When it comes to comic book adaptations, the big-budget Hollywood movies can’t hold a candle to their animated series counterparts. I’m not talking about the old SuperFriends, but rather the breed of animated television series that have been around since the early 1990s. No theatrical incarnation has given the same depth of character and intellectual honesty to the source material as the television shows have.

Why is that? I have no idea. Even the Spider-Man films which (at least for the first two movies) were considered some of the most truthful adaptations, along with Batman Begins, still couldn’t emerge unscathed from their directors’ egos. Maybe things work better in these smaller formats because the people working on them have their egos in check.

I’ve been a fan of the Batman for years, from growing up with the comic books to watching the big-budget theatrical films, good and bad. I even liked the campy 1960s television series to a point. However, it is the animated series The Batman that really rocks my world as a comic book fan.

Season four is now available on DVD, and it follows in the footsteps of the comic book by opening up Batman’s universe – and heart – a little bit. It’s a season of sidekicks, starting off with the introduction of Robin. While Batgirl was introduced earlier, it’s the special bond that Batman shares with Robin that adds depth to the stories in Season Four.

But it’s not just Batman who gets his sidekicks. The Joker warms up to Harley Quinn, and even the Penguin takes a shot at an entourage. As the season rolls towards the end, fans also get a taste of Batman joining up with some other notable figures.

What makes a show like The Batman work so well, especially in this season, is the Rogue’s Gallery of villains. Only in the long-form world of a television series can these characters be fully explored. Even though there’s plenty of villains to go around (including comic book stand-bys like Killer Croc and Clayface, who never have been brought to the silver screen), things aren’t cluttered. That’s because in a 13-episode season, they don’t have to cram too many characters into one story, like we see so often in the movies (e.g., Batman Forever, Batman and Robin, Batman Begins and this summer’s Spider-Man 3).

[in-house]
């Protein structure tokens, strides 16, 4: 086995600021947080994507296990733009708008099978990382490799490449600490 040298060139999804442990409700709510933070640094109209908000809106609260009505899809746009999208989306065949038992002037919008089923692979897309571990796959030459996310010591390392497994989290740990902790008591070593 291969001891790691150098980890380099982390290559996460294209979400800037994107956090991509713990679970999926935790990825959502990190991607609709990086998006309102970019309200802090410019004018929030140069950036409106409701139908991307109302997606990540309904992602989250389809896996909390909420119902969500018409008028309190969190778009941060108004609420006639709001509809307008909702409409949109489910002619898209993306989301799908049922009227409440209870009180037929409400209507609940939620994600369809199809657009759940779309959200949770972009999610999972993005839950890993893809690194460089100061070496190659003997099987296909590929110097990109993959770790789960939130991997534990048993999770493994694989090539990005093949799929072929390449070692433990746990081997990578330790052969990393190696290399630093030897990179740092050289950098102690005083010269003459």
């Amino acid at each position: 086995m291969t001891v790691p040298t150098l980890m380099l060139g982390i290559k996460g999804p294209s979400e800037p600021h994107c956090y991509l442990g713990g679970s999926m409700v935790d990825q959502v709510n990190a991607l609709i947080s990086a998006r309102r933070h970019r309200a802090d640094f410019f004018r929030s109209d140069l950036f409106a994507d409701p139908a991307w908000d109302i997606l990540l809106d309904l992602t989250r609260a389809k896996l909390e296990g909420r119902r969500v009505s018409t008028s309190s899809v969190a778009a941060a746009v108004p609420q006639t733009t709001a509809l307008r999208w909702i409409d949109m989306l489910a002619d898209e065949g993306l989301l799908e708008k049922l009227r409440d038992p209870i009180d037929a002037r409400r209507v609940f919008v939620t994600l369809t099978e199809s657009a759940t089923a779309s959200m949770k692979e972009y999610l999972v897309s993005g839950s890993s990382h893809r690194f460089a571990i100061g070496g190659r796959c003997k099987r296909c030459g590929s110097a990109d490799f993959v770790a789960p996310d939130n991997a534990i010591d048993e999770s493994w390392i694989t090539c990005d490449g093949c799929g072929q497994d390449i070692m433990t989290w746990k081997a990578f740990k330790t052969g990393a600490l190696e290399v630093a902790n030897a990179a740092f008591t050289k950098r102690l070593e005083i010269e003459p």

The Batman: The Complete Fourth Season is enough to hook any rabid Batman fan. It’s a true vision of what the comic books could be in the format of moving pictures.

The DVD comes with only a single behind-the-scenes look at the fourth season, as well as some trailers. What would have made this perfect would have been some more insight into bringing the comic books to life in the truest sense.

Movie Grade: A

DVD Grade: C

The Upside: One of the best Batman adaptations.

The Downside: They’ll never make a theatrical movie this good.

On the Side: Mark Hammil is no longer doing the Joker, as he did in the 90s.

Release Date: November 20, 2007
Rated: Not Rated
Running Time: 292 minutes
Number of Discs: 1
Directors: Sam Liu, Seung Kim (II), Anthony Chun, Christopher Berkeley, Ginny McSwain
Studio: Warner Home Video

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